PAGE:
Highway Fund Robbery
Congress this week put the brakes on potential catastrophe by kicking the can.
With the federal transportation fund’s tank nearing empty and set to run out in August, Congress this week put the brakes on potential catastrophe by voting to extend transportation funding. At least, that’s one spin.
In reality, the specter of an election year is pushing promises of responsibility and reform to the recesses of remembrance, so the House passed a short-term, $10.8 billion “fix” to extend federal transportation funding until May 2015 – delaying until well after the mid-term elections the growing problem of a fund that takes in about $35 billion annually while spending about $50 billion. For members of Congress and other mathematically challenged individuals, this amounts to a $15 billion deficit, per year. Despite the ongoing problem, however, Congress has continually refused to reduce spending to match revenue, a perpetual theme in Washington. (Of course, if Washington weren’t spending so much on entitlements, it wouldn’t be quite as difficult to pay for highways, but that’s another story.)
One problem, as Cato Institute transportation analyst Randal O'Toole notes, is that instead of lowering the gas tax upon the completion of the nation’s federal highway system in 1982, Congress increased the tax and created new transportation priorities on which to spend it, including bike trails and mass transit. “Building an interstate highway system,” O'Toole writes, “has been replaced by a complex and often contradictory set of missions: maintaining infrastructure, enhancing mobility, reducing air pollution, discouraging driving, supporting [mass] transit, building expensive rail lines, promoting economic development, stimulating the economy, stopping climate change and ending urban sprawl, among others.” In other words, they’ve built the beast, now they have to feed it.
A few advocate raising the federal gas tax from 18.4 cents per gallon. Of course, Washington would likely use such a raise as an opportunity not to close the spending gap but to add even more to the set of missions. Others, including Barack Obama, have proposed a toll-financing approach. Under this plan, as Reason Foundation co-founder and director of transportation policy Robert Poole writes, tolls would “replace gas taxes on Interstates, be limited to what’s needed for the capital and operating costs of the rebuilt Interstates, and be implemented only after an Interstate has been rebuilt and modernized. All tolling would be done via state-of-the-art all-electronic tolling, with no toll booths needed.” States would have the option of whether or not to establish these tolls.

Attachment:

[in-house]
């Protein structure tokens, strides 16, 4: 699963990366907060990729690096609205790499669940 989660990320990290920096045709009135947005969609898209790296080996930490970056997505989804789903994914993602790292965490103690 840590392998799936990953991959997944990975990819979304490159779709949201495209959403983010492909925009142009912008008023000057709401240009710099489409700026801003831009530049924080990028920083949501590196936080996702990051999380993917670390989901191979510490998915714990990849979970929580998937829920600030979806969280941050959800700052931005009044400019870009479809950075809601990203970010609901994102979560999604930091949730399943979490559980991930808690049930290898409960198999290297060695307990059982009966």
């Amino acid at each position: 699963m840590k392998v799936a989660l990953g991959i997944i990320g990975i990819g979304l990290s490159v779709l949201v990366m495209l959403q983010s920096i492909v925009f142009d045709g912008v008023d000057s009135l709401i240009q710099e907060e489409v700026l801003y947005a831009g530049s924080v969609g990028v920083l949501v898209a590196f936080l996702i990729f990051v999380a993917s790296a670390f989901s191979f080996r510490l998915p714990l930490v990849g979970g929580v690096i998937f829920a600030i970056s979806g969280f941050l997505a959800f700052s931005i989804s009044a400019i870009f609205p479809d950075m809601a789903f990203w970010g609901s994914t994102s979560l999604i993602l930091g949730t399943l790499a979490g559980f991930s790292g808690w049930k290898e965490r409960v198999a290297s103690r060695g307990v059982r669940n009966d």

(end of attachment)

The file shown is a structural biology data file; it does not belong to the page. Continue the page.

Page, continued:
While this idea is intriguing as individuals would pay only for what they use, some worry about the prospect of tracking vehicles and, therefore, people. And any proposal of additional tolls in states like New Jersey, New York or Pennsylvania, where interstate driving and/or bridge tolls can already cost a bundle, is bound to be met by fierce opposition. Additionally, states would need to implement measures to ensure maintenance was performed economically and tolls were not exorbitant, which would certainly be an interesting test case for federalism.
Another proposal employing federalism, introduced by Rep. Scott Garrett (R-NJ) who, incidentally, opposed the $10.8 billion fix, is the Surface Transportation and Taxation Equity (STATE) Act, which would allow states to opt-out of the federal transportation program and, along with it, federal transportation funding. Instead, states would be able to keep the 18.4 cents per gallon that’s now sent to Washington as federal gas tax and use it for their own infrastructure – free of federal mandates and federal bureaucracy and adding no cost burden to taxpayers.
Yet, instead of pursuing policy reforms that would actually address the root problem of government’s insatiable appetite for spending beyond revenue, the House opted for the easy road, hastily putting up an “under construction” sign and promising to return later. But lest we think the worst, perhaps they’re just taking a detour in search of courage.
As an aside, “If You Hate Traffic Jams” was the subject line of the latest White House email, pushing for his infrastructure spending ideas that do little but direct support to his constituent unionized contractors across the nation. If Barack Obama is sincere about ending traffic jams, then his non-stop nationwide campaigning should cease and desist. Not only do Obama’s daily political junkets cost taxpayers billions, they cost more every week in lost productivity for hundreds of thousands of Americans who are stuck in traffic jams resulting from presidential visits.
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